In May 2000, the Committee for Investigation on Persecution of Religion in China (CIPRC) and the Free China Movement, based in America, published a confidential document of the CCP, which gave the police the authority to arrest Falun Gong practitioners of their own accord and without an arrest warrant. The document, transmitted by the Department of Public Security of Jilin Province and The High People’s Court, stated, “We should intensify the suppression of Falun Gong. Once Falun Gong practitioners are found, we can arrest them first, then go through the formalities later.”

However, Jiang Zemin repeatedly read in the CCP internal circulars on domestic news that more and more Falun Gong practitioners, even including ones from North America, Europe, Australia and East Asia, were going to Beijing to petition the government on behalf of Falun Gong. In October 2000 alone, upwards of 10,000 Falun Gong practitioners made it to Tiananmen Square, and displayed banners reading “Truthfulness, Compassion, Tolerance” or “Falun Dafa is Great.” Thousands of adherents continued even to do their exercises in groups. Although the police dealt with these matters swiftly through beating, arresting and detaining them, both Jiang Zemin and Luo Gan were shocked.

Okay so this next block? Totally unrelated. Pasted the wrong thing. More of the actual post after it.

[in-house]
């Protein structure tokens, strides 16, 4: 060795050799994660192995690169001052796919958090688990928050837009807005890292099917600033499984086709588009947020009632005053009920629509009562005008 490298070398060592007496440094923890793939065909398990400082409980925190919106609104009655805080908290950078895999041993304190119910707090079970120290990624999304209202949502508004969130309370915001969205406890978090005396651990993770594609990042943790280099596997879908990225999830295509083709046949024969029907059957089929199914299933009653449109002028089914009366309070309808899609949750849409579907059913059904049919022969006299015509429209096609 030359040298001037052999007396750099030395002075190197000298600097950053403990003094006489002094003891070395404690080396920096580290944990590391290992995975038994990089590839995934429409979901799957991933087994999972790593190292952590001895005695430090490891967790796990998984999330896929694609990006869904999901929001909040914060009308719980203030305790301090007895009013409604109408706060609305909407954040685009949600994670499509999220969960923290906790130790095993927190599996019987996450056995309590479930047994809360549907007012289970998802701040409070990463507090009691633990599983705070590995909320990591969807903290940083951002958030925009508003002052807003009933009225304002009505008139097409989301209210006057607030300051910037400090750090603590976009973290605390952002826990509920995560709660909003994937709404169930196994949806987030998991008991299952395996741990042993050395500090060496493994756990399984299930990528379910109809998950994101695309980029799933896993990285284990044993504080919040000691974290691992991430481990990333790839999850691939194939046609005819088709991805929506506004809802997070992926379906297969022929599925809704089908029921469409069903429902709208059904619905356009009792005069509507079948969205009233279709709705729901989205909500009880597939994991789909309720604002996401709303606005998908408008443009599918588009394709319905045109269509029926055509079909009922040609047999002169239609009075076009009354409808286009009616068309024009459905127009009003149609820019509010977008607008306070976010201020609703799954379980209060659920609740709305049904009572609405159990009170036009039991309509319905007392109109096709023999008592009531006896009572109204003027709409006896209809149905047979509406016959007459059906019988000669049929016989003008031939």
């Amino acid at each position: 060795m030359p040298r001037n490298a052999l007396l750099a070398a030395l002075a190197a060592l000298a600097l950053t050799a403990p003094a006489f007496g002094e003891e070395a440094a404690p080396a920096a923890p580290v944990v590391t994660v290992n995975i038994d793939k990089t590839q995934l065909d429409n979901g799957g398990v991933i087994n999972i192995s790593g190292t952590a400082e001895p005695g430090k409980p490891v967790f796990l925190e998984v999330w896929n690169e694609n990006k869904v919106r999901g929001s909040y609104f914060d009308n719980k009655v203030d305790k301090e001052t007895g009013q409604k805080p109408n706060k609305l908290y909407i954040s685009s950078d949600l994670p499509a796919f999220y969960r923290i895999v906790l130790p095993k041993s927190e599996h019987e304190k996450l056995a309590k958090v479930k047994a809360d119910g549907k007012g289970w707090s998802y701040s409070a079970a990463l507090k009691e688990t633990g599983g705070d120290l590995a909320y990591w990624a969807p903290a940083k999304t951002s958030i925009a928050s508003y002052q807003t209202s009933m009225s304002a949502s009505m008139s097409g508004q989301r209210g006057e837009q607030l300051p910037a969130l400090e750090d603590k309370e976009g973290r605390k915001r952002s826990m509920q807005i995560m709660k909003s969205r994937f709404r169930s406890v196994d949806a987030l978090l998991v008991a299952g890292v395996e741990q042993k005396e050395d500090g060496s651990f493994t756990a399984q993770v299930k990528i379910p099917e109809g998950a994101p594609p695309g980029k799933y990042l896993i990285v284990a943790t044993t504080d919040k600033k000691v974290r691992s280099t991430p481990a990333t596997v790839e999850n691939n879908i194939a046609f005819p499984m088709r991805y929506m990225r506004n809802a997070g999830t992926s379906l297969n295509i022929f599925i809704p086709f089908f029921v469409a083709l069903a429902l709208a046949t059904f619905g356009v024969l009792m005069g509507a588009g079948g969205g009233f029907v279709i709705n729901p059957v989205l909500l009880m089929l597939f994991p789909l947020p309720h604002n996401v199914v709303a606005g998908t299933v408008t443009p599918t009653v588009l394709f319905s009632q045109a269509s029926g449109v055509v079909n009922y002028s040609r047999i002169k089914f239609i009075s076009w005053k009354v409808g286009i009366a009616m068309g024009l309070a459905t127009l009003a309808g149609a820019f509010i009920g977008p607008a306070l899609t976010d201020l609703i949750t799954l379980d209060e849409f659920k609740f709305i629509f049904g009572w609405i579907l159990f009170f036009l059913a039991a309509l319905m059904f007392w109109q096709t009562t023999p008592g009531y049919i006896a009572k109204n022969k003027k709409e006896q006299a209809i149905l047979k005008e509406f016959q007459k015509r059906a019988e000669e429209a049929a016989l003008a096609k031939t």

Jiang possessed the largest army, police force, spy network, and propaganda system in the world. However, it seems he was utterly helpless in the face of the unarmed Falun Gong followers. Out of embarrassment he grew fiercely angry. He realized that members of the Politburo, who disapproved of the suppression, were making fun of him.

Falling into an impasse in his campaign against Falun Gong, Jiang felt a faint, inexplicable fear. It was not a fear that arises from direct attack, but more a feeling of wandering in the dark carrying a sharp weapon, not knowing where his opponents were or in which direction to attack.

Since arriving in Beijing in 1989, Jiang listened to Zeng Qinghong’s advice on how to capitalize on people’s weaknesses amidst a number of power struggles. For example, to subdue Liu Huaqing, arresting his children and torturing them was definitely effective. The best way to make Qiao Shi leave office was by making a gentlemen’s agreement with him and not carrying it out. Bo Yibo hoped to help his son get ahead by stepping on others, so the most effective means was to use Bo Yibo to persecute others. Jiang knew he could take control of people by seizing on their weaknesses. As for Jiang’s subordinates, it was even easier to manipulate them. Since some of them loved money, some loved women, and some loved power, Jiang had every means to make them loyal to him.